Another favorite of ours are the pig intestines. They don’t look all that inviting in their natural state, but when May and her brother, a sushi chef in Boca Raton, clean and sauce them up to barbecue on the grill, they are out of this world.
The Foodtown supermarket is owned by an Indian family which also owns a sister store in West Palm Beach. If Foodtown is the anchor to this mall, outstanding Vietnamese eateries have been a longstanding complement. Most prominent and largest of these is Pho 79, which seats up to 80. My son and daughter-in-law had been to several pho places since they got together, but May, coming from a country where everything is cooked with fresh ingredients, is our expert.
“Pho 79 is the best,” she pronounced years ago and hasn’t changed her mind. She and my son relocated to Gainesville for five years to attend college. On visits back to visit my wife and me, the five-hour trip back would usually end with a quick stop at our house to unload. Then, it was a dash out to Pho 79.
Pho 79 had become so popular it had to expand four years ago. Mostly Asian families check in there, but others have found it too. The service is abrupt and no-nonsense. But once your order is taken, the food appears quickly. There are 14 variations on the pho – a steaming broth with noodles, meat, seafood or tofu, and fresh basil, sprouts and veggies to add in. There are rice and vermicelli dishes, appetizers, so-called “small bowls” on the side and 10 Vietnamese specialty drinks (non-alcoholic).
Besides the freshness of its food, Pho 79 is budget-friendly, which explains why so many families fill the booths and tables. The bowls of pho come in three sizes priced at $8.25, $9.45 and $11, and the last one is huge.
There’s another winning formula next door at the 545° Banh Mi Café. The number refers to the bread oven’s ideal temperature: perfect for baking the fresh baguettes that make the banh mi sandwiches. Sandwiches come in pork, chicken and beef varieties. My favorite, Korean barbecue beef and lemongrass, comes on a hot fresh baguette for under $5.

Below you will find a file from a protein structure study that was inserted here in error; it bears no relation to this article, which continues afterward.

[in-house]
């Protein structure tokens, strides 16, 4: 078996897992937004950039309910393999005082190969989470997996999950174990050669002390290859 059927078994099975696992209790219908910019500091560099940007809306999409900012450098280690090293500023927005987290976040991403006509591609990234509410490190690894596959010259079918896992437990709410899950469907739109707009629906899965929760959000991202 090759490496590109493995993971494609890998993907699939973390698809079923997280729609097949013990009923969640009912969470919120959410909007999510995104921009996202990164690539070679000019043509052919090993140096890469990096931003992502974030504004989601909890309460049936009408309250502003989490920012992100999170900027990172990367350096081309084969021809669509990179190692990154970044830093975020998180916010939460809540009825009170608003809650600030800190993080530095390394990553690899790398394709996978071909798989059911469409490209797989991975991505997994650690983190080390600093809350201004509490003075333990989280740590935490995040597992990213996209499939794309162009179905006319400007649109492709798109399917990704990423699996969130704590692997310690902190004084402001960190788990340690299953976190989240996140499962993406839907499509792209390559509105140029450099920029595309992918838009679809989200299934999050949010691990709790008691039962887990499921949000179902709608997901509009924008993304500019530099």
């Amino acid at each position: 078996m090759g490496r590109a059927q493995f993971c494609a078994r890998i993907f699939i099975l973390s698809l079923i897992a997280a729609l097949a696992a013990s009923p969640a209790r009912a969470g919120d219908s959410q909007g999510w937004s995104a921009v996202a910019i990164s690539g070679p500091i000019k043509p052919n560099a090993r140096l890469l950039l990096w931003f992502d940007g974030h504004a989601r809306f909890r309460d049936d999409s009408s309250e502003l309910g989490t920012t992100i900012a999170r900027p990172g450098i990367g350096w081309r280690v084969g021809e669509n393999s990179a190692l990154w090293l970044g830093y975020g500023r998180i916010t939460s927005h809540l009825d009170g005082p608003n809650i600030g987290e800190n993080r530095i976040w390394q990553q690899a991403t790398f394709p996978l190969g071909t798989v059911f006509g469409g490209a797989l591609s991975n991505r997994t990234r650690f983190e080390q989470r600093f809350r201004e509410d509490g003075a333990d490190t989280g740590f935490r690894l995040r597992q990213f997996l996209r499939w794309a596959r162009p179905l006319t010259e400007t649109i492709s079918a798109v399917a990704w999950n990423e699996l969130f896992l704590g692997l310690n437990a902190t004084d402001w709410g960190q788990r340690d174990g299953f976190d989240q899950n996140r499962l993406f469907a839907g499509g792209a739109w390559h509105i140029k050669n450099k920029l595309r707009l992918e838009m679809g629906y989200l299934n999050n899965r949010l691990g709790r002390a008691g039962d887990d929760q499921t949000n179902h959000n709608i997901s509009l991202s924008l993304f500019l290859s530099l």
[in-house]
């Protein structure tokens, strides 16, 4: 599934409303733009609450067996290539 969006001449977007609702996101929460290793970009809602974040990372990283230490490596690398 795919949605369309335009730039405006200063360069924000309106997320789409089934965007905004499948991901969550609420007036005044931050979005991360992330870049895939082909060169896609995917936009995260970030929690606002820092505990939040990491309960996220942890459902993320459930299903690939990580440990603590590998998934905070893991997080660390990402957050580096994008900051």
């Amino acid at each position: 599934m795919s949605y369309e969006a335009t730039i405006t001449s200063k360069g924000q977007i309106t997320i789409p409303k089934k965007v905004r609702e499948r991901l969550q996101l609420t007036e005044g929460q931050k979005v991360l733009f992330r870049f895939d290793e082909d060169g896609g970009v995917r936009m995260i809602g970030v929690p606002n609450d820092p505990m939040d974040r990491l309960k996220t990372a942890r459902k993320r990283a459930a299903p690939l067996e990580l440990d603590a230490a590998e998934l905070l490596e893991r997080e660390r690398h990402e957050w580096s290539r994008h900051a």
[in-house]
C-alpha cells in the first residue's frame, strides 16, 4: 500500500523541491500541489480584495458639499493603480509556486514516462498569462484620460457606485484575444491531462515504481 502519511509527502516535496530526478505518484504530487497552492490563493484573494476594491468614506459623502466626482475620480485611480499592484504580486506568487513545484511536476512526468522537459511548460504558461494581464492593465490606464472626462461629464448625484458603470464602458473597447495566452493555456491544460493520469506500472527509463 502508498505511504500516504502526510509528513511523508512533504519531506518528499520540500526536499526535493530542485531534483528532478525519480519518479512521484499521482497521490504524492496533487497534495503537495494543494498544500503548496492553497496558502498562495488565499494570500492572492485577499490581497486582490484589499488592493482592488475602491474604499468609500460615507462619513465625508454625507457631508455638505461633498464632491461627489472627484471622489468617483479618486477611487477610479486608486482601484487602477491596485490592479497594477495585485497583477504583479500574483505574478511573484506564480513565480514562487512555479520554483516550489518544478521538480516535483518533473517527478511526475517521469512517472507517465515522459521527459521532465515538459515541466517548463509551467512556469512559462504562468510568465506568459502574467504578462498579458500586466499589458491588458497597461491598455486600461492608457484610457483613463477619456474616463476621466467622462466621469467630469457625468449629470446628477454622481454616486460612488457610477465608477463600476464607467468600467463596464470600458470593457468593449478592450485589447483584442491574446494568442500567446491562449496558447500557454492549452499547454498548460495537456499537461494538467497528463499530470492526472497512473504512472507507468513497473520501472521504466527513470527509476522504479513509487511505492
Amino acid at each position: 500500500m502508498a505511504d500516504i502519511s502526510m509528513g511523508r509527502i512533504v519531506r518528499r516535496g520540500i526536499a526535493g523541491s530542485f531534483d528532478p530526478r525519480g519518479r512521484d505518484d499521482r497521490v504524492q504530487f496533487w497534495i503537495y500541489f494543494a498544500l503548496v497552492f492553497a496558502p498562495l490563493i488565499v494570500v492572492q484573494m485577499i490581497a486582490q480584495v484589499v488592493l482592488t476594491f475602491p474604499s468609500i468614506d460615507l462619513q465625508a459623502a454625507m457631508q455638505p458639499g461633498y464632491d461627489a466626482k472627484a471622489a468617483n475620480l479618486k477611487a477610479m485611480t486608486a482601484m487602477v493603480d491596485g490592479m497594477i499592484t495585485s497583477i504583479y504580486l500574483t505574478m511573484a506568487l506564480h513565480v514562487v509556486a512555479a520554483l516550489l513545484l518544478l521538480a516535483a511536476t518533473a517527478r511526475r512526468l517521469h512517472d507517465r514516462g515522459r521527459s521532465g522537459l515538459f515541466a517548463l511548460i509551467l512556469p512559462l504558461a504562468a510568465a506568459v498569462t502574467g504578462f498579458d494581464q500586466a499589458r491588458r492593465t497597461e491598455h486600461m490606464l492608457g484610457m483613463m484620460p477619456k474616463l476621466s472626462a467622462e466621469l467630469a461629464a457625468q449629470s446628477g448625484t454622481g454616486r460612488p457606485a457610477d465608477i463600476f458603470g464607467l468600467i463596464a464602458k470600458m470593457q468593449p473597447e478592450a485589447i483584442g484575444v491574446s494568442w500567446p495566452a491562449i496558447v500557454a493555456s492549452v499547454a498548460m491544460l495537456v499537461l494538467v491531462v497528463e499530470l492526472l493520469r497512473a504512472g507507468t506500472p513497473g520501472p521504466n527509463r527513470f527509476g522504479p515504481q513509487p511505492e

The tiny shop is also popular for the smoothies, Asian teas and desserts. There are ones many Americans may be more familiar with, like Vietnamese iced coffee, but others like artichoke iced tea and fresh sugarcane juice. The smoothies come Asian style, with little tapioca bubbles at the bottom, which you can decline. (I do as I get my usual “soursop smoothie.”)
Our Foodtown enclave daytime stops are similar to those I’ve detected by many other families. First, a bowl of pho at 79, sitting down for a meal. Then, grocery shopping. Finally, either stashing bags in the car or in a cart in front of 545°, for a final stop to pick up smoothies or exotic teas and desserts.
But the star of the show in the end is Foodtown. This wonderland of a grocery is a world unto itself. You never know what you’ll spot in here. Even the snacks are entertainment: forget Pringles (which they also have, near the beer and wine section). Try crispy seaweed. Or how about the potato rice chips under the label “Lonely God?”
Can’t find that just anywhere.
IF YOU GO
Foodtown, 6431 Stirling Road (at the intersection of Davie Road), Davie. Other eateries besides Pho 79 and 545° Banh Mi Café to explore in the Foodtown enclave:
Brandon Asian Café serves beer and wine and Vietnamese cooking that is more formal and exotic (like frog legs in butter). A standby for decades is the tiny A Thai Restaurant next door, which serves Thai standards.
Hanjin, the Taiwanese equivalent to a local ice cream shop. The eats here are shaved ice concoctions called “Snow Cream,” coming in a host of flavors and toppings from chocolate to fruit combos.
The two newest entries are on the west side of the mall. The 16-seat Tasty Café Restaurant features Hong Kong and Cantonese dishes. The smaller Mama Tofu & More highlights vegan fare, and offers congee, crêpes and ramen.
Photo: Pho with chicken, rice noodles and fresh herbs, courtesy